Favorite sizes and colors? Well, there are 10 sizes, 100 colors and 135 finishes to choose from. Try the 1/16th, 1/8th, 1/6th and ¼ ounce for the perfect balance of casting/trolling. For trout trolling and casting in lakes, here are some top choices that keep rising to the top of most effective: Red (R), red body/hackle/silver blade; Clown Coachdog (CLCD), olive/yellow/orange body/hackle/silver blade; Fire Tiger (FRT), yellow/olive/red body/hackle/brass blade; Frog (FR), green/olive body/hackle/brass blade; White (WH) white body/hackle/silver blade and Yellow (YL), yellow hackle/body/silver blade. My absolute favorite is the new Cheese Fly (CHFY), with an orange/yellow tail and body, brass blade. Last spring, more trophy sized rainbows, browns, brookies and especially cutthroat fell to that color combo than any other.

Tipping is not just for good service in restaurants, it can be the difference in an interested trout follow into a vicious strike. A small 1 inch piece of nightcrawler or single salmon egg on the treble/single hook on a Rooster Tail makes a great lure unbeatable. No bait, no problem…spritz a pump of Rooster Tail Scent Spray on the lure. Rooster Tail Scent Spray is loaded with amino bite stimulants and UV to really pop visually as well as smell. Best of all the spray will not matte down the attractive movement of the hackle tail.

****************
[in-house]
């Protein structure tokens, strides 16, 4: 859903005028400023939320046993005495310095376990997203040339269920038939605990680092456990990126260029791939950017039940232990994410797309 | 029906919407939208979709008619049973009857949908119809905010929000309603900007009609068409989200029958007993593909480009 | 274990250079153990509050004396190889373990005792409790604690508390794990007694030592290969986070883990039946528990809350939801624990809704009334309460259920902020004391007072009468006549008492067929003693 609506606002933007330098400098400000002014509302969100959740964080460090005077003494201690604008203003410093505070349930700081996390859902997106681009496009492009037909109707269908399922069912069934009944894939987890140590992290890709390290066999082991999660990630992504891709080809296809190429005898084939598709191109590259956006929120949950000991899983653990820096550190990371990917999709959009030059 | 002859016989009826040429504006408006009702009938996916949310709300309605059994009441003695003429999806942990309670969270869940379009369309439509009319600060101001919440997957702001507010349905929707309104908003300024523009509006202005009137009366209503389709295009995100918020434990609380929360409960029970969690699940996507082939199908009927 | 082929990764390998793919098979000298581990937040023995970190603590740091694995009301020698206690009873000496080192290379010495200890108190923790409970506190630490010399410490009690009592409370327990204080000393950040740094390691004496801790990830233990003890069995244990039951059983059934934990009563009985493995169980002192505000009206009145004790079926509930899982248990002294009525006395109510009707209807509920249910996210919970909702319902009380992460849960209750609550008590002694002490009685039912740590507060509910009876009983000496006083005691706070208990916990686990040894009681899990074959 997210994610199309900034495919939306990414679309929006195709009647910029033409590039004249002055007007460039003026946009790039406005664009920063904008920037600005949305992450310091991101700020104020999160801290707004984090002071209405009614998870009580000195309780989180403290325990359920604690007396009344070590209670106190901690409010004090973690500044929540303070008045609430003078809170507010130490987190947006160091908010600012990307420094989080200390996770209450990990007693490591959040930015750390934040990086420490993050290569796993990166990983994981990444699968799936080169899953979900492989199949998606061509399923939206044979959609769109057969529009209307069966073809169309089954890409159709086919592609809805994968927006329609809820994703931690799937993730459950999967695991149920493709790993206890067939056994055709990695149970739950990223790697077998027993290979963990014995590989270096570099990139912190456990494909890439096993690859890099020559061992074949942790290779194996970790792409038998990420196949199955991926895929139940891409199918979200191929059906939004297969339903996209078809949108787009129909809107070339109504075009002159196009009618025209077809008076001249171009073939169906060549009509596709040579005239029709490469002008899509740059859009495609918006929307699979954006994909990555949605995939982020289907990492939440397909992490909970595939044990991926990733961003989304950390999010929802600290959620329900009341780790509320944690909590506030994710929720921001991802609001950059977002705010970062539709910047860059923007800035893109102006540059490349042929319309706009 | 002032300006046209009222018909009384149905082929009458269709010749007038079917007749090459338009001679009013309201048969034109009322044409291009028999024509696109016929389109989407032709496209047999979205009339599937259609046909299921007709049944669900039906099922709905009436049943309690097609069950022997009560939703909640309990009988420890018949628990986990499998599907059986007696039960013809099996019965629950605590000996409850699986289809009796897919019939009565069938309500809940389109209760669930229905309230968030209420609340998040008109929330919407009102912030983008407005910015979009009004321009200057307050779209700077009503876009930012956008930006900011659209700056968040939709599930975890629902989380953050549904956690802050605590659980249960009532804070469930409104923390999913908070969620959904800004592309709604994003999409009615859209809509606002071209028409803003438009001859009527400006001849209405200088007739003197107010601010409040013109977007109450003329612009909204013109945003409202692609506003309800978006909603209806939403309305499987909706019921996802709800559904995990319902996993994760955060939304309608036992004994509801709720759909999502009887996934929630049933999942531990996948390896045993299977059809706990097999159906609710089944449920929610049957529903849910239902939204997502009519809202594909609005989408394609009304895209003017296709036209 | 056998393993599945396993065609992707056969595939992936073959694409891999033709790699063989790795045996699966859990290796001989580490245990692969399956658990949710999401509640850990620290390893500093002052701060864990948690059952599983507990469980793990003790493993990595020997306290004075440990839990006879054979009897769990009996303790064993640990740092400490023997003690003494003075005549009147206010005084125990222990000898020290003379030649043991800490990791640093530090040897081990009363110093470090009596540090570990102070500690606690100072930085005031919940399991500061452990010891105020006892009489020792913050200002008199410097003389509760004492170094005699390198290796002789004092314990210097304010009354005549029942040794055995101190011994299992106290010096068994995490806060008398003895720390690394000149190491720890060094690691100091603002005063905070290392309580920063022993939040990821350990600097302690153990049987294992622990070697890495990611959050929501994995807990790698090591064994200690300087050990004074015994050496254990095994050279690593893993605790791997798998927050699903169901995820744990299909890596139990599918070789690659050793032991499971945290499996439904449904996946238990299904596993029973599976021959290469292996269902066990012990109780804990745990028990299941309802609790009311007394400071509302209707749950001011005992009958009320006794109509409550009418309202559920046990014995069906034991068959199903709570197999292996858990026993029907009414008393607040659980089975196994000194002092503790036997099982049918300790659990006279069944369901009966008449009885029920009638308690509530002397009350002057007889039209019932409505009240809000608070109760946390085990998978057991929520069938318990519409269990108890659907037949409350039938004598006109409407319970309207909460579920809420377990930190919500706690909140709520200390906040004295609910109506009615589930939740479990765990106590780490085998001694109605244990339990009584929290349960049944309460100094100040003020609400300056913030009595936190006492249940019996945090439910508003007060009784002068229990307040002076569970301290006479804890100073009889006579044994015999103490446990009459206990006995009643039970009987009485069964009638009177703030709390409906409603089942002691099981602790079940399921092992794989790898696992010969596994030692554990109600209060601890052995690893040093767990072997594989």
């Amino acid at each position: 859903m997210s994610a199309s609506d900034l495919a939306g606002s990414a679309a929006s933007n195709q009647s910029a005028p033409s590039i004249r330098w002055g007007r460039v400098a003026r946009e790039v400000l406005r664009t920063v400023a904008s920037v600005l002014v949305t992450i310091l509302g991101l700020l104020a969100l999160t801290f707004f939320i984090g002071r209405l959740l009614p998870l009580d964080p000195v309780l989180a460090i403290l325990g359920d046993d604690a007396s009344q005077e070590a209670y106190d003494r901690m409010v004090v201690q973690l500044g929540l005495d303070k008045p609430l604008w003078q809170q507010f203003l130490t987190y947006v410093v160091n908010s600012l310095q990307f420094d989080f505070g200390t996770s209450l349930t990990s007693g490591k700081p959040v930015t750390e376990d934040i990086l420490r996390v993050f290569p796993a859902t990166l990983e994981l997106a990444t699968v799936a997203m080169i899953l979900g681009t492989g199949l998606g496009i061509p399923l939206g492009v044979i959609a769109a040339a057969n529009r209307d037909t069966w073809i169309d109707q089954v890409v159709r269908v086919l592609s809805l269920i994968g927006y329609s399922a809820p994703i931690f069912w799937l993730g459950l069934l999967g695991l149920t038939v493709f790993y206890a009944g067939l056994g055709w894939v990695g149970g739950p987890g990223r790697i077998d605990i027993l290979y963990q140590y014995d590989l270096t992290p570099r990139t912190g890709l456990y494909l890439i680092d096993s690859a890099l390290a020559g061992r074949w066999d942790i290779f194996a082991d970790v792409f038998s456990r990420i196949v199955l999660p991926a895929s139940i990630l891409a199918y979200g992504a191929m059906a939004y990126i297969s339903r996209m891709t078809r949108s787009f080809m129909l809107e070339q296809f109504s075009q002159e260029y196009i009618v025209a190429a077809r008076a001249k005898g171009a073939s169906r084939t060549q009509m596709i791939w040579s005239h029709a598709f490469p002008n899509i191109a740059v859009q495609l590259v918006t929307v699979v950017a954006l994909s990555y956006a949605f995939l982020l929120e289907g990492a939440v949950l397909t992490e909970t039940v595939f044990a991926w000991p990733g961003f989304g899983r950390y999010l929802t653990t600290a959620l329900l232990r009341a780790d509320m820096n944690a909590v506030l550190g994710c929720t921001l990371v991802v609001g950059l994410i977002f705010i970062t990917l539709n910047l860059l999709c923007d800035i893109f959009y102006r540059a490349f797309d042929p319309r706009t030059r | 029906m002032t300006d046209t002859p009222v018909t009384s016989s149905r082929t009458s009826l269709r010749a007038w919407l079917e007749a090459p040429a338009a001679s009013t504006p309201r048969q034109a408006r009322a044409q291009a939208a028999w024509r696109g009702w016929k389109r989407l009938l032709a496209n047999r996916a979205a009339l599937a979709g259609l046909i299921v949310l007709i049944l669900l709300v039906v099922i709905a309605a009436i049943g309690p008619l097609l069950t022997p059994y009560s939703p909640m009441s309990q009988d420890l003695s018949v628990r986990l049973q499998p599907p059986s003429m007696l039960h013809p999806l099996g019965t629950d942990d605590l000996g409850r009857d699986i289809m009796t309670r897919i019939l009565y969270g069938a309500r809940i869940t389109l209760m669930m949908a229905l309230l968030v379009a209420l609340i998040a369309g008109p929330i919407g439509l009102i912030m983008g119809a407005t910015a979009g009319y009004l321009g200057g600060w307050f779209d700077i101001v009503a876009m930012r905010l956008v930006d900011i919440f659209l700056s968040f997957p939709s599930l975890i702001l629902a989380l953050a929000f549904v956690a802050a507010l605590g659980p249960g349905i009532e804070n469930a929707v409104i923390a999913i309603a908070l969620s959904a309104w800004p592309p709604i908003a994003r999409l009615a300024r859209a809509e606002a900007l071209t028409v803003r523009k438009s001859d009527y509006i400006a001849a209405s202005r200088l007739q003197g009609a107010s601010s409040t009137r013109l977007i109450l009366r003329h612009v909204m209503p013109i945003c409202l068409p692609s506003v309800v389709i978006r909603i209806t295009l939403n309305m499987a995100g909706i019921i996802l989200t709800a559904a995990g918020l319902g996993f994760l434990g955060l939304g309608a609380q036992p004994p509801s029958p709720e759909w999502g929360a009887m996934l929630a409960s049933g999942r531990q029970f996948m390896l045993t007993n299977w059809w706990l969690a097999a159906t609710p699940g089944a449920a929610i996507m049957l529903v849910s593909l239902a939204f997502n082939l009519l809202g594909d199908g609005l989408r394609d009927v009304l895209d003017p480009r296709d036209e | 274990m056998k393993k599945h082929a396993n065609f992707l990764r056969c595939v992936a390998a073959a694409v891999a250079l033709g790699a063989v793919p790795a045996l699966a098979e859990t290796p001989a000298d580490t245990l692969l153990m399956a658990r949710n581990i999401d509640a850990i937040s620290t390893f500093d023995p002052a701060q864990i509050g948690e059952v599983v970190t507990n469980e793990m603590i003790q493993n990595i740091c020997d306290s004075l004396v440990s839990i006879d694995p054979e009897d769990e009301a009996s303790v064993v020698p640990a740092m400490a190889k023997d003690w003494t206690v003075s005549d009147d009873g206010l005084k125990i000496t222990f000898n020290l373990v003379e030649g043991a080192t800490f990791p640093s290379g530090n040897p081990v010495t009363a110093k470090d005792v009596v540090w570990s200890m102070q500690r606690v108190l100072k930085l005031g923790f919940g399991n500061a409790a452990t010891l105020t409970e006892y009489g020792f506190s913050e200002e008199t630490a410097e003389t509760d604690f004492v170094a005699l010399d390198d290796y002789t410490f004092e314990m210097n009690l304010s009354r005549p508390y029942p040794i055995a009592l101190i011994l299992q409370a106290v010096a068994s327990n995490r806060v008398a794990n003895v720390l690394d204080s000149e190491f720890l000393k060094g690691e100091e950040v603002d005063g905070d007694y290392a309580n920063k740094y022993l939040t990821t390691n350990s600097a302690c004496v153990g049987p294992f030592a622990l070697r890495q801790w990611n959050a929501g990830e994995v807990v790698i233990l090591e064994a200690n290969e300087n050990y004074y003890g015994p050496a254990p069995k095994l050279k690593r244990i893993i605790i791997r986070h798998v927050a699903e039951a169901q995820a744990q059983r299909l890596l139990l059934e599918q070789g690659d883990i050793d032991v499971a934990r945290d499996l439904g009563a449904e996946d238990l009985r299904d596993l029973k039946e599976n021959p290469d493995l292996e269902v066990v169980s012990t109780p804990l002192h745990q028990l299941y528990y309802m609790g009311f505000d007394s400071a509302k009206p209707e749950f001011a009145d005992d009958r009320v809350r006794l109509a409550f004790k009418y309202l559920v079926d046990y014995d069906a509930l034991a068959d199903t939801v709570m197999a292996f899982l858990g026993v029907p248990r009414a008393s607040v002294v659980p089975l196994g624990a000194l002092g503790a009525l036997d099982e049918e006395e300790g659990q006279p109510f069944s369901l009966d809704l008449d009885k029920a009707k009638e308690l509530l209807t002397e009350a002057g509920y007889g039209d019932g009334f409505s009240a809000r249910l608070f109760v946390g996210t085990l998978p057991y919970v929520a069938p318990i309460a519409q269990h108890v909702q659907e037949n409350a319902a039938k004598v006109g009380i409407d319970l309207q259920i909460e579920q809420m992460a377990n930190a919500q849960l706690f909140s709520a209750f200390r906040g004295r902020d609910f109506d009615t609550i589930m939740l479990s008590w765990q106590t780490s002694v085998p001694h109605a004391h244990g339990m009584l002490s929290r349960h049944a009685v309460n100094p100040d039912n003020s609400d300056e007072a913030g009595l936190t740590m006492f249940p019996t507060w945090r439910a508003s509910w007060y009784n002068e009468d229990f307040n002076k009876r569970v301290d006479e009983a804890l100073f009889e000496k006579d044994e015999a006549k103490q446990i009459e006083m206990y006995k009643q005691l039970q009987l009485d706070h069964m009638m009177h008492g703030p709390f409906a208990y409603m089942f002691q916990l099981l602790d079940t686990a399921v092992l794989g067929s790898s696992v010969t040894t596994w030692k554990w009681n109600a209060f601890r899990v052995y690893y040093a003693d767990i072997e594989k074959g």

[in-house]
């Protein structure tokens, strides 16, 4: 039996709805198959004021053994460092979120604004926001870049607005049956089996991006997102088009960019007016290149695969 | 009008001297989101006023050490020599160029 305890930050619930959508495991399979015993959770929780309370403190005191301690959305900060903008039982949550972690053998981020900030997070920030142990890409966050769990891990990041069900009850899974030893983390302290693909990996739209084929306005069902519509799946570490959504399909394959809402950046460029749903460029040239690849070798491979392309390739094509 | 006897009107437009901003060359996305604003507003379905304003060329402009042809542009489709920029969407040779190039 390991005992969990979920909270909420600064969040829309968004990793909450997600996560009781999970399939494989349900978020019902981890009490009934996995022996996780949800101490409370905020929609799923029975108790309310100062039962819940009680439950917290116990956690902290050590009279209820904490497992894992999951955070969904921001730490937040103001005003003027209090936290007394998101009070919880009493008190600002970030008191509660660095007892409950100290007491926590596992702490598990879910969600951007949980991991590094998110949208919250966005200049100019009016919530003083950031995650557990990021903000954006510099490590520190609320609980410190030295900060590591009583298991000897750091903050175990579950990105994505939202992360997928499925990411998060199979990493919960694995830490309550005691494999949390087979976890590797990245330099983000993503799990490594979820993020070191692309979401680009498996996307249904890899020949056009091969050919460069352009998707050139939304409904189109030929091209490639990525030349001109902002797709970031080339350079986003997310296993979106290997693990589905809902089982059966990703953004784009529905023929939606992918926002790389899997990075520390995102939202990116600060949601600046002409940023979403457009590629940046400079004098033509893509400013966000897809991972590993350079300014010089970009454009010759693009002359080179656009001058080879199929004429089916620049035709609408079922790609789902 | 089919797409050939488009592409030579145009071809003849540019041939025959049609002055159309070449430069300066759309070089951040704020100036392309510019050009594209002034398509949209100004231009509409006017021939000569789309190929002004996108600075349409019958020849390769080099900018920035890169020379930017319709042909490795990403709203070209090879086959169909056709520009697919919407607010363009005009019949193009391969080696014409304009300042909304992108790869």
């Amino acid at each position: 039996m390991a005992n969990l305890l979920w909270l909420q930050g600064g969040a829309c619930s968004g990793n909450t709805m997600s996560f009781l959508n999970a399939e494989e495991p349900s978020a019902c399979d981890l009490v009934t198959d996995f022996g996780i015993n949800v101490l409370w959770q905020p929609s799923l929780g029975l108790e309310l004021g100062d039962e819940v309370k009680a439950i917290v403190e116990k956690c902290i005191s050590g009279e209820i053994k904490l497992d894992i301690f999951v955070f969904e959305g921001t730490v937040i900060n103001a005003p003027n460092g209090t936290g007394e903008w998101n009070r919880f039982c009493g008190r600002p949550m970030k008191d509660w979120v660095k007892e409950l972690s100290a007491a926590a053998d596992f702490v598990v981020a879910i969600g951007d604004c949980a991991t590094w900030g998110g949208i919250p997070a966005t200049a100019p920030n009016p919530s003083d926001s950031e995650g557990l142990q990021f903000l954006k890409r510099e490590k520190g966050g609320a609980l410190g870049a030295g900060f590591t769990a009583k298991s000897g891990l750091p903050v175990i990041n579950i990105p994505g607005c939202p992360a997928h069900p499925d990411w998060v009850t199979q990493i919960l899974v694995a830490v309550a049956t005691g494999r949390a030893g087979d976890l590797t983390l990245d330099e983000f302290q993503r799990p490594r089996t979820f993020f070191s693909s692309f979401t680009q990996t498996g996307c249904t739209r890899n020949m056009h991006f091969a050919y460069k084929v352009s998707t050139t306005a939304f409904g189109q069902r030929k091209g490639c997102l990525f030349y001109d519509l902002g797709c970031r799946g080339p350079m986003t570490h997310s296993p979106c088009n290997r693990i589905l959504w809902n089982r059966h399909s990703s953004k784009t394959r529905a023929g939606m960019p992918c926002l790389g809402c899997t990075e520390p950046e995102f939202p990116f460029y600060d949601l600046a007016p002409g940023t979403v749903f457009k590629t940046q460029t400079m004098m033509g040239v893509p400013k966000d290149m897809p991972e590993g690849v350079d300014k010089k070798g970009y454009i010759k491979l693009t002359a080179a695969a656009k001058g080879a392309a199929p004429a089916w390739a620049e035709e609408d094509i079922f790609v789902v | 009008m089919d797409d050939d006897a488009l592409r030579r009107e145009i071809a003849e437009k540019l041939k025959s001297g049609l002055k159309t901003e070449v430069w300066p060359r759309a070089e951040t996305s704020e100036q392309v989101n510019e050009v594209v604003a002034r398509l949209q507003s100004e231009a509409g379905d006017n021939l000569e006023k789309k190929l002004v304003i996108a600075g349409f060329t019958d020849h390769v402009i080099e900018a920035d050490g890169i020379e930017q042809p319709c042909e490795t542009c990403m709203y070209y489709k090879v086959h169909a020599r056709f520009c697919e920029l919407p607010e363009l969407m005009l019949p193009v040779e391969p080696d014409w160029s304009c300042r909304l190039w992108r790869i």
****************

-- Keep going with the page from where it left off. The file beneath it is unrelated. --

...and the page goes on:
Best flavors? In this order, but know that each one was flat deadly the last two seasons: Garlic Plus, Trophy Trout and the leader going into the clubhouse Trout Kokanee Magic.

If trolling is not your thing, no problem. Rooster Tails can be cast easily on light line. Position yourself (boat or bank) near where trout may be found and fan cast your Rooster Tail, covering the area. Start your presentations near the surface, then with each “round” of casts, let the lure sink a few seconds more, until bottom is reached or strikes become consistent at a certain depth/area. Retrieve the Rooster Tail just fast enough for a 4 to 6 time “blade thump” per second. To ensure a good blade spin, retrieve the lure quickly at the beginning of the presentation until you feel the “thump” of the rotating blade. Reel ‘till you feel, as they say!

Great sizes/weights for casting are the 1/8ths for shallower water/close to your position; the 1/6th for ideal all around size for distance and depth and the ¼ ounce for breezy conditions or when you have to get the lure down quicker.